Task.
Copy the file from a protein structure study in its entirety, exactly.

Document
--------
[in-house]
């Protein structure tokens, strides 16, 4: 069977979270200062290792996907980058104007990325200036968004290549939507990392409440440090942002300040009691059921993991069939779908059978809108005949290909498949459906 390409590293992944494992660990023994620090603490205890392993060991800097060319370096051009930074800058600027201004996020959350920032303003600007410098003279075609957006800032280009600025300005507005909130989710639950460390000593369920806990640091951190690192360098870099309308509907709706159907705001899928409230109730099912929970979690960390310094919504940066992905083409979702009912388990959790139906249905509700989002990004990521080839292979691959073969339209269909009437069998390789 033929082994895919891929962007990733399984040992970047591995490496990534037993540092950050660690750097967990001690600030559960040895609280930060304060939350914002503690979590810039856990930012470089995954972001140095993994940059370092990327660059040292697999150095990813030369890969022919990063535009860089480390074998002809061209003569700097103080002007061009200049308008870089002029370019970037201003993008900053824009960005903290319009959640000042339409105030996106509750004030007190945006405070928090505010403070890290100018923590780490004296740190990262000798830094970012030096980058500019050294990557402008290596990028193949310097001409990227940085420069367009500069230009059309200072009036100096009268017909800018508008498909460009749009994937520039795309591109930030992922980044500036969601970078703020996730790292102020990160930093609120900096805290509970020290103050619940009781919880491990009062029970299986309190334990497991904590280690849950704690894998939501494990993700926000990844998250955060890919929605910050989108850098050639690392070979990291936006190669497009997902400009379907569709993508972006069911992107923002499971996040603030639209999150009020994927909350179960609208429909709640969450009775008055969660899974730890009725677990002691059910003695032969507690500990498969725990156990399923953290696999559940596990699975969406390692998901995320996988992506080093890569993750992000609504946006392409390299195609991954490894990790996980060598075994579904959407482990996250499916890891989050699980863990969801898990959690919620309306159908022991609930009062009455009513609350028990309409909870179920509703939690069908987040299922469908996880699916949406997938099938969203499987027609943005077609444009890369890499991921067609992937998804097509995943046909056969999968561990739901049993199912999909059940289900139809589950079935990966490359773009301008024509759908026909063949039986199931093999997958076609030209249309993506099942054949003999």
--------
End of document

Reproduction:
[in-house]
């Protein structure tokens, strides 16, 4: 069977979270200062290792996907980058104007990325200036968004290549939507990392409440440090942002300040009691059921993991069939779908059978809108005949290909498949459906 390409590293992944494992660990023994620090603490205890392993060991800097060319370096051009930074800058600027201004996020959350920032303003600007410098003279075609957006800032280009600025300005507005909130989710639950460390000593369920806990640091951190690192360098870099309308509907709706159907705001899928409230109730099912929970979690960390310094919504940066992905083409979702009912388990959790139906249905509700989002990004990521080839292979691959073969339209269909009437069998390789 033929082994895919891929962007990733399984040992970047591995490496990534037993540092950050660690750097967990001690600030559960040895609280930060304060939350914002503690979590810039856990930012470089995954972001140095993994940059370092990327660059040292697999150095990813030369890969022919990063535009860089480390074998002809061209003569700097103080002007061009200049308008870089002029370019970037201003993008900053824009960005903290319009959640000042339409105030996106509750004030007190945006405070928090505010403070890290100018923590780490004296740190990262000798830094970012030096980058500019050294990557402008290596990028193949310097001409990227940085420069367009500069230009059309200072009036100096009268017909800018508008498909460009749009994937520039795309591109930030992922980044500036969601970078703020996730790292102020990160930093609120900096805290509970020290103050619940009781919880491990009062029970299986309190334990497991904590280690849950704690894998939501494990993700926000990844998250955060890919929605910050989108850098050639690392070979990291936006190669497009997902400009379907569709993508972006069911992107923002499971996040603030639209999150009020994927909350179960609208429909709640969450009775008055969660899974730890009725677990002691059910003695032969507690500990498969725990156990399923953290696999559940596990699975969406390692998901995320996988992506080093890569993750992000609504946006392409390299195609991954490894990790996980060598075994579904959407482990996250499916890891989050699980863990969801898990959690919620309306159908022991609930009062009455009513609350028990309409909870179920509703939690069908987040299922469908996880699916949406997938099938969203499987027609943005077609444009890369890499991921067609992937998804097509995943046909056969999968561990739901049993199912999909059940289900139809589950079935990966490359773009301008024509759908026909063949039986199931093999997958076609030209249309993506099942054949003999």